Watson was also impressive pushing the ball down the field on vertical throws on a variety of movement passes from the pocket. He repeatedly delivered "dimes" to his receivers running free along the boundary, including his 31-yard touchdown pass to Renfrow on a wheel route in the first quarter. Watson's ability to make accurate throws on the run, particularly to his right, prevented the Crimson Tide from sending heavy pressure due to the unpredictable launch points on the perimeter. With Watson also displaying dazzling skills as a "scramble-and-toss" artist on the move, the young passer has the potential to create chaos on the perimeter.
As a deep-ball thrower, Watson shows outstanding arm strength and range on vertical routes. He easily drops the ball "down the chute" on throws down the boundary, but also displays the zip and velocity to fire the ball between defenders on seam routes along the hashes. Although he misfired on a few deep balls early in the game, Watson's deep-ball anticipation and touch is something scouts will rave about when reviewing the tape in the coming weeks.
From a critical standpoint, Watson needs to continue to work on exhausting the pass progression before fleeing the pocket. He occasionally drops his eyes and looks to flee the pocket before he waits on his second and third read in the progression. Granted, Watson's athleticism and elusiveness make him a dangerous threat to score from anywhere on the field. However, the sophomore must show scouts he can deliver pinpoint passes with pass rushers in close proximity to cement his status as the top playmaker in the collegiate game.
Overall, Watson reminds me a lot of Marcus Mariota as a dual-threat quarterback. He possesses rare athleticism and movement skills, yet also has the potential to pick opponents apart from the pocket. With at least another year to refine his skills, Watson could join Mariota as a Heisman Trophy winner and top draft pick down the road.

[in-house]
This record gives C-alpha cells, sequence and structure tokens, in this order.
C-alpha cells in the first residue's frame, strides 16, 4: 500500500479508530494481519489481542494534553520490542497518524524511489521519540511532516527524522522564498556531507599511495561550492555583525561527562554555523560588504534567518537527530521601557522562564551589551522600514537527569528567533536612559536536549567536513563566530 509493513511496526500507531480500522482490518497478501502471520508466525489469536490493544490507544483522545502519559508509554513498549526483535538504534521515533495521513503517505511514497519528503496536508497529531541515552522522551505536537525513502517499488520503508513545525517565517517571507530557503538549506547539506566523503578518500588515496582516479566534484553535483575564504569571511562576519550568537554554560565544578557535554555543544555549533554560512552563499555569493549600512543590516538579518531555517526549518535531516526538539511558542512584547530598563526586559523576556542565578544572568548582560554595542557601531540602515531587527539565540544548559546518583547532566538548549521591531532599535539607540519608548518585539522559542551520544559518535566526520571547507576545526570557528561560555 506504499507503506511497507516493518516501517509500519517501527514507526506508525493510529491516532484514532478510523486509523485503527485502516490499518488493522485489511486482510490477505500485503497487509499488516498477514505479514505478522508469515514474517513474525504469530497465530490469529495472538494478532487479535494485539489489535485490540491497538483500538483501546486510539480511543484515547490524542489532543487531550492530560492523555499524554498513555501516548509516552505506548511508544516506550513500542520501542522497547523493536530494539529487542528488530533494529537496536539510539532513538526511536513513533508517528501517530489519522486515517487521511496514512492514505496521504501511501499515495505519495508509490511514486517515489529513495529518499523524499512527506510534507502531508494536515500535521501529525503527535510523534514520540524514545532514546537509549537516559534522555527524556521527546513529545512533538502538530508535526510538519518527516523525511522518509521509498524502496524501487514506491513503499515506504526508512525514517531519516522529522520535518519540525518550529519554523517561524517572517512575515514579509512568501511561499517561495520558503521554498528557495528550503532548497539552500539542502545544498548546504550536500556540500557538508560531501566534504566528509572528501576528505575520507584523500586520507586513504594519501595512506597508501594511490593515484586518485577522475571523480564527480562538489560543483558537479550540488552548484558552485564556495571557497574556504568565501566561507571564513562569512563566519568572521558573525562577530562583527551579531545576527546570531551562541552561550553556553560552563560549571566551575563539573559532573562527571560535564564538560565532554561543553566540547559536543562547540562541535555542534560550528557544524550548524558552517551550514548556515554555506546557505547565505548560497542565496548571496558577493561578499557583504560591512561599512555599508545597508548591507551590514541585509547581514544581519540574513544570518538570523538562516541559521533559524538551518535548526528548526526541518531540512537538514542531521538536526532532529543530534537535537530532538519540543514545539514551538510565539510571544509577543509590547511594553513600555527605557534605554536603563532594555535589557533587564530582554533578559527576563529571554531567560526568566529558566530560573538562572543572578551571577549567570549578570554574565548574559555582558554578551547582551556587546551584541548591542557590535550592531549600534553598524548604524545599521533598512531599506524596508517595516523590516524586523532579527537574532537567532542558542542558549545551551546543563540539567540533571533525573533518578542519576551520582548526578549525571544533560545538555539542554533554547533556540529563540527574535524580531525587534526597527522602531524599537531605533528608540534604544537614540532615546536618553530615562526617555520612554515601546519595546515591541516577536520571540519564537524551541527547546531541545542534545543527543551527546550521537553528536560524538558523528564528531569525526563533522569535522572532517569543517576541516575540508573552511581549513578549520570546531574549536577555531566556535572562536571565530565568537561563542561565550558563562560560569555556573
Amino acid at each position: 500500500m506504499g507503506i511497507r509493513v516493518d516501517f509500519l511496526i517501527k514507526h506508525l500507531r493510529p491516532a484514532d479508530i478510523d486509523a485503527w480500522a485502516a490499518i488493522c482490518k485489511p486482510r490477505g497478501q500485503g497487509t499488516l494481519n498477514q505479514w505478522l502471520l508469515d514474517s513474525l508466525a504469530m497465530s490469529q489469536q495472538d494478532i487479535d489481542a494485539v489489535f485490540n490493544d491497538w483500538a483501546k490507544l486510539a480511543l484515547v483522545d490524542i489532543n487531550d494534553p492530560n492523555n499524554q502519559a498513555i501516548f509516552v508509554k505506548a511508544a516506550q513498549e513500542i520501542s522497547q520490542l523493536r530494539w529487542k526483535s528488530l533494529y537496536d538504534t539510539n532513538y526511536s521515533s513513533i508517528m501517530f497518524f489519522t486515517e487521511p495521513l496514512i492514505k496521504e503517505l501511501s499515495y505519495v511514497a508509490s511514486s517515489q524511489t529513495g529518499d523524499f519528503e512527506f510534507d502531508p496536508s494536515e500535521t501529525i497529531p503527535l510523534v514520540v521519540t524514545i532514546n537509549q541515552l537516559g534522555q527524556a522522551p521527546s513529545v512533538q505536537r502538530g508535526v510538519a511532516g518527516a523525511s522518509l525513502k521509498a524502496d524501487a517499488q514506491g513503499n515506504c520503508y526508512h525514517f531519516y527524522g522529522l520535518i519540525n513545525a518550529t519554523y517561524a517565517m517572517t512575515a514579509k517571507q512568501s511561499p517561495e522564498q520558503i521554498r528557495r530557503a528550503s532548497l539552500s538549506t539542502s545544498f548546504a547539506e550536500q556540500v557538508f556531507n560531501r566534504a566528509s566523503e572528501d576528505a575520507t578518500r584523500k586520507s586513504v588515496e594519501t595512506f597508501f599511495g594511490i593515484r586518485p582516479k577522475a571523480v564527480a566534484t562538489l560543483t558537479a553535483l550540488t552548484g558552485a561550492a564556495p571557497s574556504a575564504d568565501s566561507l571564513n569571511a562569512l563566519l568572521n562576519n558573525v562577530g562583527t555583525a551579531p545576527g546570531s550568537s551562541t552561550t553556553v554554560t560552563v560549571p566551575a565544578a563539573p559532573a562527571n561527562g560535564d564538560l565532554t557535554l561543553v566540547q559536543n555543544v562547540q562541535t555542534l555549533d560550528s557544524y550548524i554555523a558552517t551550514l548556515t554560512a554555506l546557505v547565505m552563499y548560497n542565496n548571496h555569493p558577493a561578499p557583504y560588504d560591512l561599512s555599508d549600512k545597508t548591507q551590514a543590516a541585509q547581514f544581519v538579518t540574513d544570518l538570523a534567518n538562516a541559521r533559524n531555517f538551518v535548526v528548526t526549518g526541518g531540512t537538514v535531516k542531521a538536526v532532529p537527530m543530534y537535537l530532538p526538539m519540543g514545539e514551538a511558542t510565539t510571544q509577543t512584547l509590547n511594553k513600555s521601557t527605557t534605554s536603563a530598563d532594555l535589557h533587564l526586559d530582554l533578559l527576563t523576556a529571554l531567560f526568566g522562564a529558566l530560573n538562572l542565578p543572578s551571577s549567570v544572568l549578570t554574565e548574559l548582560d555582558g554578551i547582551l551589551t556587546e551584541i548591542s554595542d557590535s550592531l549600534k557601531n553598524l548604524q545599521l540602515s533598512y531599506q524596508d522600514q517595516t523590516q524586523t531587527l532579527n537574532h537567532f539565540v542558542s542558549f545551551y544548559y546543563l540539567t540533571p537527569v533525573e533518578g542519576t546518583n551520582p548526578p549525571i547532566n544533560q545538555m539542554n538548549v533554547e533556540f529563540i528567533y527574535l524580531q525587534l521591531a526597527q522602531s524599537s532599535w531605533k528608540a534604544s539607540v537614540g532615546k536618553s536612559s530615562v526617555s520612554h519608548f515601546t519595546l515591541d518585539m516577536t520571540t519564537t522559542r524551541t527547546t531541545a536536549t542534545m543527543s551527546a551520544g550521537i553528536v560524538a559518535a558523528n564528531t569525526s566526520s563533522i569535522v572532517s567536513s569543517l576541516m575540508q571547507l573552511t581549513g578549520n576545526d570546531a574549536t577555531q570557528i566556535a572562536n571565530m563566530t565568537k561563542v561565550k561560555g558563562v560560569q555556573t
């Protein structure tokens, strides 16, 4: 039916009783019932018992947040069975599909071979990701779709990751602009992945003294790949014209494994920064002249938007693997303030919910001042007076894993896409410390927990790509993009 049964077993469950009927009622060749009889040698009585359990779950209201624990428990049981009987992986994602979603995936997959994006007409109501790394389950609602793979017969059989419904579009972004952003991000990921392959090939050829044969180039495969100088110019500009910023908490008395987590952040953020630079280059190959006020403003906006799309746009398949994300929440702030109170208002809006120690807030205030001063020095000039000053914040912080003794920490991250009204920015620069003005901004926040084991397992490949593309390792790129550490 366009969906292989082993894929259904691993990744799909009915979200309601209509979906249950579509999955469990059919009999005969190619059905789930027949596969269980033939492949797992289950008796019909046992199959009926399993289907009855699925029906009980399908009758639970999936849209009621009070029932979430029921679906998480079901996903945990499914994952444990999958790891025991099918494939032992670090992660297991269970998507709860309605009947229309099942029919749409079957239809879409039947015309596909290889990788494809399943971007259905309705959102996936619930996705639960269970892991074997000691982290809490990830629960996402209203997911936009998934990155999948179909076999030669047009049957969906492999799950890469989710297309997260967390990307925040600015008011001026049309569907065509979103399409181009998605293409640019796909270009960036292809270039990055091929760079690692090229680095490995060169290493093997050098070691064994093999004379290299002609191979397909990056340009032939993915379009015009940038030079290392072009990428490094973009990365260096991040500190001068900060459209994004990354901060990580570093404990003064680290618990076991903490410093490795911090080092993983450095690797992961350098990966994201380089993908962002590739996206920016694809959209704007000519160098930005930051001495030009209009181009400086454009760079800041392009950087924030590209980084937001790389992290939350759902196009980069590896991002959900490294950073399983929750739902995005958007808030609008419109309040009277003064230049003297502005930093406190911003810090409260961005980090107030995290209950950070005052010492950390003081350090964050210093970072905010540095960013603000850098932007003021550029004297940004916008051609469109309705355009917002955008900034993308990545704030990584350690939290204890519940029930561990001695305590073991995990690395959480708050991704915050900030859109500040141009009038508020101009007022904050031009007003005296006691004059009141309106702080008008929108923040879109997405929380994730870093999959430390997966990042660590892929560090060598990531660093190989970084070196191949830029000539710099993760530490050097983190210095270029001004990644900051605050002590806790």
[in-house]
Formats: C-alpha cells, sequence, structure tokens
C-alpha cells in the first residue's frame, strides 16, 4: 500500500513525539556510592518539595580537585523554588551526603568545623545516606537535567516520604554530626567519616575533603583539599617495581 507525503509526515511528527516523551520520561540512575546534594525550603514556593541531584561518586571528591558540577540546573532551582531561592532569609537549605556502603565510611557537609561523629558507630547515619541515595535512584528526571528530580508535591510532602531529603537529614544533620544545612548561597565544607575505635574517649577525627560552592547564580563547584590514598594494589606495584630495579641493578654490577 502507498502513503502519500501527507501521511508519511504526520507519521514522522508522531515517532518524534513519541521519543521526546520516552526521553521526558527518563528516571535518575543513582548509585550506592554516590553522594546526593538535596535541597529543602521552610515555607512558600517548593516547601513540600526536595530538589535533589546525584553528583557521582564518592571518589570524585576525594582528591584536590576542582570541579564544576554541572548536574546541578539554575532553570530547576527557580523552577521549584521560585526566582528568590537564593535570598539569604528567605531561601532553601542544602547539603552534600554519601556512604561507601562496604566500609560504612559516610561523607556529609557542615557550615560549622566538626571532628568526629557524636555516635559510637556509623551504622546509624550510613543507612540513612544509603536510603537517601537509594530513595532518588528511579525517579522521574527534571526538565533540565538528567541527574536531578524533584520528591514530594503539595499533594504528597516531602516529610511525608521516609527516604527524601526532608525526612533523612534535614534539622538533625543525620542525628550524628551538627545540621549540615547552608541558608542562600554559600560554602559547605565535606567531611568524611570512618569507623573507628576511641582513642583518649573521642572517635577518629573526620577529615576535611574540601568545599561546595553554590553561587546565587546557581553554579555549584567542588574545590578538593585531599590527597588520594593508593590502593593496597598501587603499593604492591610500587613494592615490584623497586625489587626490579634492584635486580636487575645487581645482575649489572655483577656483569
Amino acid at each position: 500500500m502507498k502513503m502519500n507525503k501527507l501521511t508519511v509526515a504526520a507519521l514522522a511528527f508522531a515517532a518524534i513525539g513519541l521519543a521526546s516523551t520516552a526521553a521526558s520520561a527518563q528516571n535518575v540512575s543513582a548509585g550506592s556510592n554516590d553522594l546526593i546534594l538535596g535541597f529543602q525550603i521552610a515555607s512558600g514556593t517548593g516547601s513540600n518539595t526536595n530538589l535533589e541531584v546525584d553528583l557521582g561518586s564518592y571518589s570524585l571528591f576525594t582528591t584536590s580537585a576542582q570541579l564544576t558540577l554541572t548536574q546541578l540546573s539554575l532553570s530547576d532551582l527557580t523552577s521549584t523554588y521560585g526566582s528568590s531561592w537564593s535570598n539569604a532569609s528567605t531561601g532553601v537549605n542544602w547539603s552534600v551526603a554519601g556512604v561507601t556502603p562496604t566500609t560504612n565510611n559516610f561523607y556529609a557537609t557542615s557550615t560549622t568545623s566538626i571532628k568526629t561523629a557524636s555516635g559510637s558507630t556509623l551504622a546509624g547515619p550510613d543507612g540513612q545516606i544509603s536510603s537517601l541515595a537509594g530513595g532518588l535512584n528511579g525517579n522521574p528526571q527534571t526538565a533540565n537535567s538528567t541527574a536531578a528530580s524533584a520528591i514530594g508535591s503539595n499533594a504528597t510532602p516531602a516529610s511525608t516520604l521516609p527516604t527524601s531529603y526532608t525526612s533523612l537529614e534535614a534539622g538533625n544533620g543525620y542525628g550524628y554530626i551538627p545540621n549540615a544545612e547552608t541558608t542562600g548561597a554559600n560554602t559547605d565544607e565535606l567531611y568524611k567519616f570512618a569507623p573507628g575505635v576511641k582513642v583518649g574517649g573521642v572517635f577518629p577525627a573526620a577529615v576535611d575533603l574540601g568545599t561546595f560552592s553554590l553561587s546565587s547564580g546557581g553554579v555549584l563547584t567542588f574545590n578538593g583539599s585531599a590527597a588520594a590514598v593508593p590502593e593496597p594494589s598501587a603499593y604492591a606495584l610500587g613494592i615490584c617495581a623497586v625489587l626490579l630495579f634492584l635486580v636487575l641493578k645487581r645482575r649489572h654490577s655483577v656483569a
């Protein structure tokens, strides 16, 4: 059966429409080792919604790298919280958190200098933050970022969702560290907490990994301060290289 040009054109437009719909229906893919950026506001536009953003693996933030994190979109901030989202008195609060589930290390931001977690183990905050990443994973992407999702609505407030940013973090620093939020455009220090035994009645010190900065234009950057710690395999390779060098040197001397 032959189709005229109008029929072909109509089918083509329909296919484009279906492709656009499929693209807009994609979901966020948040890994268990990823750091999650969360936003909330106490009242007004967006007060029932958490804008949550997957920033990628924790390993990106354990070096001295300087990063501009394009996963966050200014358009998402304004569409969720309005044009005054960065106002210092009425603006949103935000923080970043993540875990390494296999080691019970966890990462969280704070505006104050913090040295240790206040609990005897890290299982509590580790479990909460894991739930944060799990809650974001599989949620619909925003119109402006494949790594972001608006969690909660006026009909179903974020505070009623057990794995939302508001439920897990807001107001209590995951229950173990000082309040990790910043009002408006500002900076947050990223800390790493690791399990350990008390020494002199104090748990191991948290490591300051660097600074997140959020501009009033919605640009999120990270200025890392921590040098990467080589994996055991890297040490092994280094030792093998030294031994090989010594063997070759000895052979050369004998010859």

Areas where Watson needs most improvement
Coverage recognition: To be an elite quarterback as a pro, Watson must be able to quickly diagnose coverage and target the vulnerable areas of the scheme. Although Watson shows outstanding awareness and intelligence in executing the Tigers' spread system, NFL scouts and coaches will assess whether he's capable of deciphering pre-snap disguises and post-snap movement to find open receivers.
Accuracy on the move: As an athletic playmaker, NFL coaches will want to craft schemes to maximize his talents as a run-pass threat, but Watson has to show evaluators that he can make pinpoint tosses while rolling to either direction. Watching Watson on tape and in the CFP National Championship Game, he's more accurate and precise when moving to his right. Although it's not uncommon for quarterbacks to thrive on rollouts or bootlegs to their strong side (throwing arm), Watson could become an unstoppable weapon as a run-pass threat from the pocket.
Size and strength: Given Watson's slender frame (6-2, 205) and injury history (torn ACL in 2014), NFL scouts will closely monitor his physical development. He must bulk up to withstand the physical pounding administered by pass rushers at the next level. Thus, Watson must commit to the offseason program to enhance his strength and physical stature. While he must retain his flexibility, agility and athleticism to terrorize opponents on the edges, Watson needs to hit the 215-pound mark to convince scouts that he can withstand the pounding at the next level.